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Worried About Carrageenan in Food?

Worried About Carrageenan in Food?
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Ever since our youngest was born with a host of allergies, I’ve paid an unnatural amount of attention to labels and ingredients. Coconut milk has been a core part of my daughters diet since she was an infant because of her dairy allergies. She’d go through a gallon a week on her own. So when I started to hear the information floating around about carrageenan as a carcinogen in food I worried, because carrageenan is one of the ingredients in the brand of coconut milk that we buy (and in most brands of coconut, almond and soy milk etc.)

What is carrageenan anyway? Carrageenan is a seaweed extract that is commonly used in foods to: thicken, emulsify, provide texture and stabilize. You can find more information on this post from TLC Cooking which I found helpful.

We love the original flavor of So Delicious Coconut Milk at our house, it’s the only brand of coconut milk my daughter will drink, and it’s got carrageenan in it. So lucky for me, when I was at BlogHer this year, I came across the So Delicious booth in the expo hall. So I went straight to them to hear the low down on carrageenan (and to casually eat up their ice cream samples in the process). Here’s what they said:

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> There has been a great deal of confusion about carrageenan, a natural polysaccharide (carbohydrate) extracted from red seaweed. The confusion arises because there are two types of carrageenan: undegraded (food-grade) and degraded (hydrolyzed with acid). Undegraded carrageenan has been used on a huge scale in food production worldwide since the 1930s, and its safety has been assured by the FDA Gras status. The Joint Expert Committee on Food Additives (JECFA) of the United Nations’ Food and Agricultural Organization (FAO) and the World Health Organization (WHO) gave carrageenan the highest ADI (Accepted Daily Intake) status.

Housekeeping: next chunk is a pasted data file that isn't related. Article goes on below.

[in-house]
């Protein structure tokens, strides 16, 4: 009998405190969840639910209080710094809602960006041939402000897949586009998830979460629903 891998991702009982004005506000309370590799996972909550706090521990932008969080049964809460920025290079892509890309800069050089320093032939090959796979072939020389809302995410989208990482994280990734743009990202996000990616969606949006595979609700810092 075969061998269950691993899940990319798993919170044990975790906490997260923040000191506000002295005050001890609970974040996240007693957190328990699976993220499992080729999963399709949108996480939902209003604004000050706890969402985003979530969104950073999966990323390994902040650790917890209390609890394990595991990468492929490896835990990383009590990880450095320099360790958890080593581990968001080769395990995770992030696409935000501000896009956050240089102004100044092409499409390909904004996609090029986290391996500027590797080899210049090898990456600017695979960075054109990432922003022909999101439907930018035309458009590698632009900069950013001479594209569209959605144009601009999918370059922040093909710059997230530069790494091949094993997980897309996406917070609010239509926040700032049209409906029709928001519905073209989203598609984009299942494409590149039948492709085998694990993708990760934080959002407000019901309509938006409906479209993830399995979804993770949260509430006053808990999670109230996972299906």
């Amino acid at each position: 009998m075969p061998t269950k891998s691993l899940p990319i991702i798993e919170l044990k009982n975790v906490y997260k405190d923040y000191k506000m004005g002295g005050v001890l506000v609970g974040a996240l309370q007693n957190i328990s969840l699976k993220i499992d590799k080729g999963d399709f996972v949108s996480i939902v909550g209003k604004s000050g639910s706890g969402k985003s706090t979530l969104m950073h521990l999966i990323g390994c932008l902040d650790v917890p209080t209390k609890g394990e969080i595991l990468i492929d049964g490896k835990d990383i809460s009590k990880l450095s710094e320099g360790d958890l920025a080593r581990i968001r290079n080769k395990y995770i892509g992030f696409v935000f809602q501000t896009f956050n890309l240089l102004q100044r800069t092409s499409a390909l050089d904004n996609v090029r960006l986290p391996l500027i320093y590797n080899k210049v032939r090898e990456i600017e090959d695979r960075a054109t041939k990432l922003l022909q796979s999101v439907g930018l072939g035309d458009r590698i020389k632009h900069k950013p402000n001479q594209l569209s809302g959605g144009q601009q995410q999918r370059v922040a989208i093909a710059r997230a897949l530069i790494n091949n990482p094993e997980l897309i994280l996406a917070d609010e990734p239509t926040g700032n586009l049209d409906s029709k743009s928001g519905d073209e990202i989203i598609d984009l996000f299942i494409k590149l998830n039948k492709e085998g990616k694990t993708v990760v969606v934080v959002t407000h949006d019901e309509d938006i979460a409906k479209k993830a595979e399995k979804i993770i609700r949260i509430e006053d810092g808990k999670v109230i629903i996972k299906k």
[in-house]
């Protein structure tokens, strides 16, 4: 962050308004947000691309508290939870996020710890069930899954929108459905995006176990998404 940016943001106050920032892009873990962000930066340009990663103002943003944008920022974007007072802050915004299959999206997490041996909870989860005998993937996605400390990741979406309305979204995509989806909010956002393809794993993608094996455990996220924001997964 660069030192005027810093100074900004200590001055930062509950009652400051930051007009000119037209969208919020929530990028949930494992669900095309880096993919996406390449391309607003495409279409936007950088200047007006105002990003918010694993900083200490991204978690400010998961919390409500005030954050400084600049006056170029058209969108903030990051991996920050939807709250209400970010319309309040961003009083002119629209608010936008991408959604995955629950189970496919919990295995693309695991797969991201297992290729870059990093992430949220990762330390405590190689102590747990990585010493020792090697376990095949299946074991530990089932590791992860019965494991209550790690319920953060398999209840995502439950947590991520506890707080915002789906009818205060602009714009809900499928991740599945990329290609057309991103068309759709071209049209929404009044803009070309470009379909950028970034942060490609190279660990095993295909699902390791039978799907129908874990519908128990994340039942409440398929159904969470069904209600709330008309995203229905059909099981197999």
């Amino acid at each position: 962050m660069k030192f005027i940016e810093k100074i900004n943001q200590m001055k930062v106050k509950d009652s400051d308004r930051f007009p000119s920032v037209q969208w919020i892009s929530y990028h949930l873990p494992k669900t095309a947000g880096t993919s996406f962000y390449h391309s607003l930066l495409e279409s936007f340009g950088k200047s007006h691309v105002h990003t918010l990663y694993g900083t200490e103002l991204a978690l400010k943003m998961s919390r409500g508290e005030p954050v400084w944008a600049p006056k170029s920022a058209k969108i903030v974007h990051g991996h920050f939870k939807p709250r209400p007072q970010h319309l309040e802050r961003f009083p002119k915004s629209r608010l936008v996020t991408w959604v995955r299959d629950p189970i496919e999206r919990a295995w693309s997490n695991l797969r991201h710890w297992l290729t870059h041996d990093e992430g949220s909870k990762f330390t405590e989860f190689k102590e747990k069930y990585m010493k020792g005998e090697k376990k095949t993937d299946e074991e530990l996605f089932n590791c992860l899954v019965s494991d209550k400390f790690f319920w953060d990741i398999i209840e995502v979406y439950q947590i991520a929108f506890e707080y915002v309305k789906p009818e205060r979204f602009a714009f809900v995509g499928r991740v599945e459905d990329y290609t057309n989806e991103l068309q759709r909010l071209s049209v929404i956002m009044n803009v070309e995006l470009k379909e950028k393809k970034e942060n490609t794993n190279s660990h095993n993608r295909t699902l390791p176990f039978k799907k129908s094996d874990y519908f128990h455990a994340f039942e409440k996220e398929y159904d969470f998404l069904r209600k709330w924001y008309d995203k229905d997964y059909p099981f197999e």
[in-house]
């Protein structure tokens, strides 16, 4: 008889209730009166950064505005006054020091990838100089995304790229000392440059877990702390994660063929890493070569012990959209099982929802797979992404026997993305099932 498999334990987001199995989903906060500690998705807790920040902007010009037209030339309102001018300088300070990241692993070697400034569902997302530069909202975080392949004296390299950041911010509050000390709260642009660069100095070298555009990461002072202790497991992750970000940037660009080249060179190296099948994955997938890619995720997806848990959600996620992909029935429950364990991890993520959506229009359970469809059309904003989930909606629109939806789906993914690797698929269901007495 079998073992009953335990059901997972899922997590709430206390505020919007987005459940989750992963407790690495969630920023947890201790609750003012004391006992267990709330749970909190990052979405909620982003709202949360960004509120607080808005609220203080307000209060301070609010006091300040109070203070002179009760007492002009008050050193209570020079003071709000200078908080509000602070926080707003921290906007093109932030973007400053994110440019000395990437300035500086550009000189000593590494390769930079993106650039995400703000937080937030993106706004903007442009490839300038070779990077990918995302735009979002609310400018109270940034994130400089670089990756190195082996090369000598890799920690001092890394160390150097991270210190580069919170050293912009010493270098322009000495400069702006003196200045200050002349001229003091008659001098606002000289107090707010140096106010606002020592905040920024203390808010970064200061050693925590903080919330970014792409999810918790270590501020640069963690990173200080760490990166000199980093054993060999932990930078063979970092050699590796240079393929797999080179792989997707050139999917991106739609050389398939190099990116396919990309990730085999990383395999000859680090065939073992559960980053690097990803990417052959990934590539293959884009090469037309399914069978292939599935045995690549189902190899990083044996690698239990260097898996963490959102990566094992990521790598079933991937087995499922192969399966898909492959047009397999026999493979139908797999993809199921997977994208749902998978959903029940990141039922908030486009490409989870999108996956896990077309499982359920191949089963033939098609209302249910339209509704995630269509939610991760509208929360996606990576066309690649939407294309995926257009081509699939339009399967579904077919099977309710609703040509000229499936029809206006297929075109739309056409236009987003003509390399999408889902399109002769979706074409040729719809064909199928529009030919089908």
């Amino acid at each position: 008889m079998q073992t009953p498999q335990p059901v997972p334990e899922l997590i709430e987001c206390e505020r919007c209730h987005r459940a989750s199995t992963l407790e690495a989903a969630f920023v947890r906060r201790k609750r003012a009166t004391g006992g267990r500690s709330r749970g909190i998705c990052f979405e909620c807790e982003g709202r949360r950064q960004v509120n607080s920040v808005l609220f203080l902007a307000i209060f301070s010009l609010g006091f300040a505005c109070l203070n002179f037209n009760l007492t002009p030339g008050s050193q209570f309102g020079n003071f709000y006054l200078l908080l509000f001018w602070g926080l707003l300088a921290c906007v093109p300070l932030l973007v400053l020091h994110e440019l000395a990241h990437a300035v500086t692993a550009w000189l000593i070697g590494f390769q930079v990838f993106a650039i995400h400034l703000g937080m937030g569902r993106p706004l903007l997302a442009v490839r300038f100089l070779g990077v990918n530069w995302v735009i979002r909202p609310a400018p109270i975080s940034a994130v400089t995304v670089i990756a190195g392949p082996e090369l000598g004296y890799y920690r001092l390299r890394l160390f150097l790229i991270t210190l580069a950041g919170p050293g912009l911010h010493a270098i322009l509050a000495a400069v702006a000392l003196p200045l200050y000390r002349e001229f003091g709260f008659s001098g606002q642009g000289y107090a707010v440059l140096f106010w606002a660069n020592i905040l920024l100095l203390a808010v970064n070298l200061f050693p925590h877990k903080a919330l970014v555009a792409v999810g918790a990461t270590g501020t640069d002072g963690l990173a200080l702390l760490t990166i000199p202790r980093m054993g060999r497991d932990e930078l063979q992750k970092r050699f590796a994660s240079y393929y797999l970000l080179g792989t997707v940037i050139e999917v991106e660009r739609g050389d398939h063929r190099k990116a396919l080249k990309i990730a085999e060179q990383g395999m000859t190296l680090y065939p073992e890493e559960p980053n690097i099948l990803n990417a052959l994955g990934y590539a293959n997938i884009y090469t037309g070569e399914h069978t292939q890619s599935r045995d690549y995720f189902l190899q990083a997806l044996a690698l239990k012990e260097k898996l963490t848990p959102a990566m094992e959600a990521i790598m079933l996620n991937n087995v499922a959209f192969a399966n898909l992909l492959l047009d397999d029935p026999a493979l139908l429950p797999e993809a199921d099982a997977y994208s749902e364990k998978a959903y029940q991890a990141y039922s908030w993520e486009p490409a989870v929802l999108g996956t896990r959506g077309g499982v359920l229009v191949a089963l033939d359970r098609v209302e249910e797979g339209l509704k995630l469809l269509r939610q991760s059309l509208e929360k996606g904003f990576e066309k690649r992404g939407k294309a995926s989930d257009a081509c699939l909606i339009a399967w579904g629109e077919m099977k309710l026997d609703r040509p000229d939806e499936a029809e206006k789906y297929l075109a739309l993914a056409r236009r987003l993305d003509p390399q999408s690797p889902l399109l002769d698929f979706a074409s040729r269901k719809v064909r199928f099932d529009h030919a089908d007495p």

> The National Organic Standards Board (NOSB), which has included undegraded carrageenan on its approved list of ingredients since the mid 1990s, completed another extensive review of undegraded carrageenan in early 2012 (results were released in late May), and they concluded that undegraded carrageenan is safe to continue using in organic products. Although these major governing food organizations have supported ingredients like carrageenan for decades, we are always striving to deliver excellence with our products. That means, we take our product integrity and ingredient selection very seriously, and conduct our own internal reviews to determine how our products are made.

> When new consumer concerns about this ingredient surfaced, we began taking proactive steps on our own to assess its use in our products. We believe that the scientific literature overwhelmingly concludes that undegraded carrageenan is safe to eat. However, we continue to evaluate and assess its use in some of our products. We are committed to using the highest quality ingredients and offering products that are delicious and respectful of our consumers and the planet. Just so you know, we have several new products that have been introduced in the past six months that do not contain carrageenan – including our new coconut milk Greek-style yogurts and our almond milk frozen pints and novelties.

> – The folks at So Delicious

To be clear, I’m not suggesting that every product on the market is made with undegraded carrageenan. But knowing the difference is important if this issue matters to you and if you are a label reader like myself. If it’s not clear on the label, (which it won’t be most of the time), I suggest contacting the brands you buy regularly directly. You have a right to know exactly what your food is made of, and a right to the peace of mind in knowing that the food you feed your family is healthy and safe.

You can submit inquiries to most food brands right off of their websites, I’d also suggest looking at the “Contact” link on their site and reaching out to the Press/Media contacts as well. I find they answer quickly.

There is so much information floating around out there on what’s good and bad for us. If you have other insights on the carrageenan issue please share!


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